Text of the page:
Afghans celebrate with horses

Updated: 2013-03-25 09:10

(China Daily/Agencies)

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Buzkashi players say they consider the sport to be a symbol of peace

A group of 150 horse riders fighting over a headless carcass might look chaotic, but Afghan buzkashi players insist their sport demands skill, guile and force.

At the biggest tournament of the season, which was held in Mazar-i-Sharif on Friday to celebrate the Afghan New Year, riders explained that the best horses understand the rules of the game and enjoy the excitement despite all the dangers.

Afghans celebrate with horses

Afghan horsemen competing for a veal carcass during a game of buzkashi in celebration of Nowruz in northern Mazar-i-Sharif, the center of Afghanistan's New Year or Nowruz celebrations. Shan Marai / Agence France-Presse

The action is fast and furious as riders wrestle over a dead calf, trying to grab it and then charge across the dusty field, swerve around a pole and drop the animal into a chalk circle.

Buzkashi players often hold their whips between their teeth or use them to hit their horses and other competitors. The area of play is flexible and spectators flee as they try to avoid getting caught up in the fray.

"There are a lot of techniques to buzkashi," said Mirwais Hootkhil, a veteran competitor who hails from a famous family of players.

"For example, this big horse does things that other horses can't do," he said as he stood with the horses before the game. "When we grab the carcass, he knows what to do.

"But he's so big that he can't be used to pick up the carcass from the ground. So we pick it up with a smaller horse, and we give it to the person who's riding this one."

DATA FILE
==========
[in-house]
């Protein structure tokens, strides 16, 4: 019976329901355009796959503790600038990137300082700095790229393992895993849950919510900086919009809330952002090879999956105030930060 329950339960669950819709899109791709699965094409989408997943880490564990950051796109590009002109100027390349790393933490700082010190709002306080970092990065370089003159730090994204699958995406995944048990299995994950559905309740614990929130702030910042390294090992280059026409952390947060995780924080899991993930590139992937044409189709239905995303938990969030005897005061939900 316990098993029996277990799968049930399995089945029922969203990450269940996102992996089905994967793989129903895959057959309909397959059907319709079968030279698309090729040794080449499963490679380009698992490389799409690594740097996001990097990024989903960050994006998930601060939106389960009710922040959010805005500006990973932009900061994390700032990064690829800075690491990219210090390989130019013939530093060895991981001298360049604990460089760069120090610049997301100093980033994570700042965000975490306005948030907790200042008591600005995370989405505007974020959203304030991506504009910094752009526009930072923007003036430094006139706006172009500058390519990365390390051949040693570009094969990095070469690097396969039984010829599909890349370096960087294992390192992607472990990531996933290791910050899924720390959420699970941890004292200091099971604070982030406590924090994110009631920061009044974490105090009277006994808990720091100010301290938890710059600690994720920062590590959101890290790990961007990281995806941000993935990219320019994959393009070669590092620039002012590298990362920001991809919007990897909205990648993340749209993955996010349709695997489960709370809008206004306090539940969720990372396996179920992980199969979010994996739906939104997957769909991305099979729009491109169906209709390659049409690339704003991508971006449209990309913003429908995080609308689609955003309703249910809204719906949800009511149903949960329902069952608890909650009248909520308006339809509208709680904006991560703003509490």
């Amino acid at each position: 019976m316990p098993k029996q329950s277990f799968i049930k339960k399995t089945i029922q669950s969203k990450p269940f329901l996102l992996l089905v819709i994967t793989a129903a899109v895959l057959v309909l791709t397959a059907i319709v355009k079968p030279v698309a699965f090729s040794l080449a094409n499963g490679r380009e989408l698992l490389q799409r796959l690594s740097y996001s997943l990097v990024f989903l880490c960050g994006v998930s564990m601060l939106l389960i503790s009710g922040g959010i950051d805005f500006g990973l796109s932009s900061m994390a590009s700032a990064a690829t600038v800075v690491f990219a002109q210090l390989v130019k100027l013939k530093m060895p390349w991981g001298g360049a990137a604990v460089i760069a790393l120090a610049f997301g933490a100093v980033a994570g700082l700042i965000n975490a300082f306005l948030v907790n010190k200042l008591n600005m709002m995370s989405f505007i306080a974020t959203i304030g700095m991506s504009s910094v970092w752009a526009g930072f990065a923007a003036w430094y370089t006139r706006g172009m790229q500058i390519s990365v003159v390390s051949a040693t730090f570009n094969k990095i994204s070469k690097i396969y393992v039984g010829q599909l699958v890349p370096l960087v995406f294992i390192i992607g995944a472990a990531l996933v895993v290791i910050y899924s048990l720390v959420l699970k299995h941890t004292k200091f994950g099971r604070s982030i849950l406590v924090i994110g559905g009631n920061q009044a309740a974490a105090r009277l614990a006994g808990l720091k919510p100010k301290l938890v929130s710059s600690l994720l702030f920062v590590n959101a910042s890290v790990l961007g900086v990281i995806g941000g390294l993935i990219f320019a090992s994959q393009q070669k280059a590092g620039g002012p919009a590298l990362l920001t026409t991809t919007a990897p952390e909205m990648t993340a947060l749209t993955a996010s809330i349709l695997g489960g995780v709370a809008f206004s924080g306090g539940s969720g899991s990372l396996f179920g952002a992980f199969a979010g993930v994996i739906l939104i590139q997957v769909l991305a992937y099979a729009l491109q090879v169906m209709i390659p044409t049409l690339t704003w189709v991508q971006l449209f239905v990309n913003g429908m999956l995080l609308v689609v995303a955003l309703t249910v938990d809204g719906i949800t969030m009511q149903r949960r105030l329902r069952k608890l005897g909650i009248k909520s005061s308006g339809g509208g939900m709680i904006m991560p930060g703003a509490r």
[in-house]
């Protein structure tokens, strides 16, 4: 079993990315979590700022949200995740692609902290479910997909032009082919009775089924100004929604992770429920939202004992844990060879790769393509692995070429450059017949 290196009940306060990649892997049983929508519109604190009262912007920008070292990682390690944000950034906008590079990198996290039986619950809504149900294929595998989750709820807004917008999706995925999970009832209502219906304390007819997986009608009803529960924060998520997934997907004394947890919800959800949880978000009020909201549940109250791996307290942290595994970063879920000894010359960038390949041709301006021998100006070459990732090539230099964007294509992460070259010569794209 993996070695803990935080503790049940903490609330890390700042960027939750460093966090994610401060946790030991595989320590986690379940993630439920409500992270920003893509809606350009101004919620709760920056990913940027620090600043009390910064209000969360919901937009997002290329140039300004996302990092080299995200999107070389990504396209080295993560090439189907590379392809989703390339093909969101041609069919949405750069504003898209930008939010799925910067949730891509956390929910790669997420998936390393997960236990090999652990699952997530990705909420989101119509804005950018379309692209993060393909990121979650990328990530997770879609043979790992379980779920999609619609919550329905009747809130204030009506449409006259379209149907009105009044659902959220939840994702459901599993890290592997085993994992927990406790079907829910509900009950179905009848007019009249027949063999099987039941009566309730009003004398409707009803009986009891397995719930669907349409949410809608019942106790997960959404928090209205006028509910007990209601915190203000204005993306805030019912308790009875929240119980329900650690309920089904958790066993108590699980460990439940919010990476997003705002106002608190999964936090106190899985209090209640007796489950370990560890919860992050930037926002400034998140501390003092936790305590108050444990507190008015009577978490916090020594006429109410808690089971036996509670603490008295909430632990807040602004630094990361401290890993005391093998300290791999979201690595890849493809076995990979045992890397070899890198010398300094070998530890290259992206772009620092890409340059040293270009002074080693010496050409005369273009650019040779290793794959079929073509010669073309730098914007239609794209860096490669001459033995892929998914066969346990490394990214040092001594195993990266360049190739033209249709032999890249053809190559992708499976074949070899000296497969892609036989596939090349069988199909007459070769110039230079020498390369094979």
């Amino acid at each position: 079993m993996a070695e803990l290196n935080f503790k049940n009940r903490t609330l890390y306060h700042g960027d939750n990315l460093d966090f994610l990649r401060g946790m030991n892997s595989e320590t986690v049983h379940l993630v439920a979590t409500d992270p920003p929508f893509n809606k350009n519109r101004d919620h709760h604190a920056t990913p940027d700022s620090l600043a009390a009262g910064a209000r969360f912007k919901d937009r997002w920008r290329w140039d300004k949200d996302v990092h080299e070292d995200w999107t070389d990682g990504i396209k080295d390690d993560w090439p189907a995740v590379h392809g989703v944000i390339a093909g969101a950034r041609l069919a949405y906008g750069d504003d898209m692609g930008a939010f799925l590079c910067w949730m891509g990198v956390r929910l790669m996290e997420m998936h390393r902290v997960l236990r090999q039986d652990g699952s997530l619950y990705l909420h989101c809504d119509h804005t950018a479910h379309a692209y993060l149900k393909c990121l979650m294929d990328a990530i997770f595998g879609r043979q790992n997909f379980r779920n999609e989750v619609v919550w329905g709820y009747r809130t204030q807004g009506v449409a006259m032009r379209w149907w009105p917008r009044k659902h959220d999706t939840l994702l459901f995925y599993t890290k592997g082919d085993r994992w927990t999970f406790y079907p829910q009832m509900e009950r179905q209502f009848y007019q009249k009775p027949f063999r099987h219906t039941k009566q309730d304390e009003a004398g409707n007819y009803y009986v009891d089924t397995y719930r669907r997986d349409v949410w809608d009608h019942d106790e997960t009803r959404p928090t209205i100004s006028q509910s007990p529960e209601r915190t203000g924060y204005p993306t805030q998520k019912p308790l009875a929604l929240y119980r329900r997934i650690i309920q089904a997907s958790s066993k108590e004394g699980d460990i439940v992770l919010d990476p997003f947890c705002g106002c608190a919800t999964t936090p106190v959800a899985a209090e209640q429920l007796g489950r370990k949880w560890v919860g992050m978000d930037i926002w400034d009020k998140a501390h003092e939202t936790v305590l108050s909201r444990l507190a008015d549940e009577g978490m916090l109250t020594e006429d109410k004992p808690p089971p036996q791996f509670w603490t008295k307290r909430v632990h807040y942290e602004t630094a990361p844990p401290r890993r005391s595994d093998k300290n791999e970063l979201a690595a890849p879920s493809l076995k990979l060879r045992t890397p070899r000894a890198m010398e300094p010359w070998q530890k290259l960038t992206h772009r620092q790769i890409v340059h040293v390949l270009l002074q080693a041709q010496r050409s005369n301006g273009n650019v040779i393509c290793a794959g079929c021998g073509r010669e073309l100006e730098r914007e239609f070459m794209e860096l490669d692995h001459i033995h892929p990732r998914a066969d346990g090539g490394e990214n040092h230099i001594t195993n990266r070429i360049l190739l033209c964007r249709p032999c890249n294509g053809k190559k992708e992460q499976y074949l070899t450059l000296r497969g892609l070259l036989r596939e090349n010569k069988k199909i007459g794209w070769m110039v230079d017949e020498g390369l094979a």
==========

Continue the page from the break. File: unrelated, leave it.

Buzkashi players have to be talented horsemen to stay balanced at high speeds and remain mounted despite rivals trying to push them to the ground.

'Great sport'

"When I was born, my father took me home on a horse," said Hootkhil. "I married the daughter of a chapendaz (buzkashi rider). I have 15 children and my five boys want to become chapendaz too.

"It's a great sport for us. I'm from a family of chapendaz. It's a great honor for me."

Hootkhil, who is coy about his age, retains the film star looks of his youth, but buzkashi takes its toll.

The little finger on his right hand is badly twisted after many breaks, and he admits that these days he does not ride in the thick of the action, instead shouting advice from the fringes.

"Now I'm a farmer and a trainer for other players," he said. "During buzkashi, I've seen men break their legs, their arms and their heads. I've seen people and horses die on the field, but I was never afraid."

For Haji Saleh Mohammad, 65, who owns some of the best horses that competed on Friday, buzkashi - which was banned under the Taliban government - is the ultimate test of Afghan males.

"It's very tough out there, and you need skills," he said.

No fear

"This sport is as important to me as religion. As a man, you need to have a rifle, a horse and a woman. The last of those I would be willing to get rid of is my horse."

The New Year game in Mazar-i-Sharif attracted thousands of spectators, despite fears of insurgent attacks after a suicide bomber killed several people at a game in Kunduz province this month.

Players compete for individual as well as team glory, and the overall winner, after scoring five times, was Najibullah, a huge 24-year-old man in a fur hat who is paid to play by a wealthy general during the November-to-April season.

Najibullah's hard-fought victory had required raw aggression, horsemanship and a fierce competitive instinct, but he said the game itself was a symbol of peace and harmony in a nation decimated by decades of war.

"I'm happy. I'm proud but not overwhelmed. I don't show off," he said. "If we can play buzkashi, it shows that there's still some peace in the country."

Agence France-Presse